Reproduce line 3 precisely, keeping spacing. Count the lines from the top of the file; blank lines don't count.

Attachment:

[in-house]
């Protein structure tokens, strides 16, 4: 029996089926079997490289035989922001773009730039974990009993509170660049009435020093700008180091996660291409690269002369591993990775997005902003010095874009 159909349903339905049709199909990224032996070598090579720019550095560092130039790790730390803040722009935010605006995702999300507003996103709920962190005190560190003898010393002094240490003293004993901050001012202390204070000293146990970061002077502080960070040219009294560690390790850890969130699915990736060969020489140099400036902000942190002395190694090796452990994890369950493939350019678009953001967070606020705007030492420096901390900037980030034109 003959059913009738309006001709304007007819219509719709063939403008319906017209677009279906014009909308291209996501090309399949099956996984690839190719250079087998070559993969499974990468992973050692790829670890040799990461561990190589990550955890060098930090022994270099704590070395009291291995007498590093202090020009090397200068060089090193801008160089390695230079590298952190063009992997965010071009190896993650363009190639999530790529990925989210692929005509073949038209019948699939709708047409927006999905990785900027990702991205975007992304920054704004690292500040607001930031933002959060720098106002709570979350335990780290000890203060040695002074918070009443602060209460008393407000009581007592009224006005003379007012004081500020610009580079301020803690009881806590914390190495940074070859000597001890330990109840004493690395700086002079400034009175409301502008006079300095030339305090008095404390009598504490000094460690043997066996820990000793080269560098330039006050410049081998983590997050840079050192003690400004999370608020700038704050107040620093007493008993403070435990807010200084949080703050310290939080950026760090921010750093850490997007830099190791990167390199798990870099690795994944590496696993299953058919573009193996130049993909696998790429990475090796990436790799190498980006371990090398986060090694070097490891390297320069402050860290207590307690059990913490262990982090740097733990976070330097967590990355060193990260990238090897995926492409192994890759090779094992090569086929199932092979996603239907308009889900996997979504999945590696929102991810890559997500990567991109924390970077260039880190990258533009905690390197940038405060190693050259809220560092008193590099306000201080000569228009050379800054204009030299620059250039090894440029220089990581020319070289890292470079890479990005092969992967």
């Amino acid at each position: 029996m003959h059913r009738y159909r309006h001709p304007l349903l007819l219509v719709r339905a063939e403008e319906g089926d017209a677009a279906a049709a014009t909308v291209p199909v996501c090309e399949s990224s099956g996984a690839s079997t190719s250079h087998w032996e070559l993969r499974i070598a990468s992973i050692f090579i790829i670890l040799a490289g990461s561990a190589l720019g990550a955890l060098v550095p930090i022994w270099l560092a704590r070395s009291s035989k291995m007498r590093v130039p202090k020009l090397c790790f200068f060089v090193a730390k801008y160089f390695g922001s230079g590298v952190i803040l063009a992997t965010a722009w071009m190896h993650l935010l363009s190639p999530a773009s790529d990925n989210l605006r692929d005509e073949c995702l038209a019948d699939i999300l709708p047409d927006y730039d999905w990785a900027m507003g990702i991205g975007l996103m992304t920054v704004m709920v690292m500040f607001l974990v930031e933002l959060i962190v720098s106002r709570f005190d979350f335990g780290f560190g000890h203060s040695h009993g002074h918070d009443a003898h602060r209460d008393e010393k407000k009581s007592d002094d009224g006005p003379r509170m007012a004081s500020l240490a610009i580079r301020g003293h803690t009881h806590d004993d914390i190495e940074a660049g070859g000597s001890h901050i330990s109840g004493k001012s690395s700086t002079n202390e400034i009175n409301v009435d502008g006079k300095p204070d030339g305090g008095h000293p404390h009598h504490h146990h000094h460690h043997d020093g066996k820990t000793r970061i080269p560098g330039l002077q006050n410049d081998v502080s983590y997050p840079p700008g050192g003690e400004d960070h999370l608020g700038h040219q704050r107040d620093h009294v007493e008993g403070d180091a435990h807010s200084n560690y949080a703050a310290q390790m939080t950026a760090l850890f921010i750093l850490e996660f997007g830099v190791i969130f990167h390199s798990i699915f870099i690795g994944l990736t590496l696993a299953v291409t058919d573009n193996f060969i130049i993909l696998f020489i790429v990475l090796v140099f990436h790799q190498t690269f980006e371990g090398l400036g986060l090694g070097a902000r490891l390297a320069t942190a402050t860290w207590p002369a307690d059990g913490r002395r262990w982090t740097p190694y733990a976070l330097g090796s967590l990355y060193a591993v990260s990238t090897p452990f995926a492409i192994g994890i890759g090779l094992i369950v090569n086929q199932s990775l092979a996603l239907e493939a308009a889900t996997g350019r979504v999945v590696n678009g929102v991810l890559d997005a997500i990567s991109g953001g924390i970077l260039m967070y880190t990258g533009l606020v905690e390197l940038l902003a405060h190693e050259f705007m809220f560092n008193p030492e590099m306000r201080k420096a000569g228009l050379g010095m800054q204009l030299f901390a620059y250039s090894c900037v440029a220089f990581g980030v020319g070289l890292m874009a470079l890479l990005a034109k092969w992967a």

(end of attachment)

């Amino acid at each position: 029996m003959h059913r009738y159909r309006h001709p304007l349903l007819l219509v719709r339905a063939e403008e319906g089926d017209a677009a279906a049709a014009t909308v291209p199909v996501c090309e399949s990224s099956g996984a690839s079997t190719s250079h087998w032996e070559l993969r499974i070598a990468s992973i050692f090579i790829i670890l040799a490289g990461s561990a190589l720019g990550a955890l060098v550095p930090i022994w270099l560092a704590r070395s009291s035989k291995m007498r590093v130039p202090k020009l090397c790790f200068f060089v090193a730390k801008y160089f390695g922001s230079g590298v952190i803040l063009a992997t965010a722009w071009m190896h993650l935010l363009s190639p999530a773009s790529d990925n989210l605006r692929d005509e073949c995702l038209a019948d699939i999300l709708p047409d927006y730039d999905w990785a900027m507003g990702i991205g975007l996103m992304t920054v704004m709920v690292m500040f607001l974990v930031e933002l959060i962190v720098s106002r709570f005190d979350f335990g780290f560190g000890h203060s040695h009993g002074h918070d009443a003898h602060r209460d008393e010393k407000k009581s007592d002094d009224g006005p003379r509170m007012a004081s500020l240490a610009i580079r301020g003293h803690t009881h806590d004993d914390i190495e940074a660049g070859g000597s001890h901050i330990s109840g004493k001012s690395s700086t002079n202390e400034i009175n409301v009435d502008g006079k300095p204070d030339g305090g008095h000293p404390h009598h504490h146990h000094h460690h043997d020093g066996k820990t000793r970061i080269p560098g330039l002077q006050n410049d081998v502080s983590y997050p840079p700008g050192g003690e400004d960070h999370l608020g700038h040219q704050r107040d620093h009294v007493e008993g403070d180091a435990h807010s200084n560690y949080a703050a310290q390790m939080t950026a760090l850890f921010i750093l850490e996660f997007g830099v190791i969130f990167h390199s798990i699915f870099i690795g994944l990736t590496l696993a299953v291409t058919d573009n193996f060969i130049i993909l696998f020489i790429v990475l090796v140099f990436h790799q190498t690269f980006e371990g090398l400036g986060l090694g070097a902000r490891l390297a320069t942190a402050t860290w207590p002369a307690d059990g913490r002395r262990w982090t740097p190694y733990a976070l330097g090796s967590l990355y060193a591993v990260s990238t090897p452990f995926a492409i192994g994890i890759g090779l094992i369950v090569n086929q199932s990775l092979a996603l239907e493939a308009a889900t996997g350019r979504v999945v590696n678009g929102v991810l890559d997005a997500i990567s991109g953001g924390i970077l260039m967070y880190t990258g533009l606020v905690e390197l940038l902003a405060h190693e050259f705007m809220f560092n008193p030492e590099m306000r201080k420096a000569g228009l050379g010095m800054q204009l030299f901390a620059y250039s090894c900037v440029a220089f990581g980030v020319g070289l890292m874009a470079l890479l990005a034109k092969w992967a």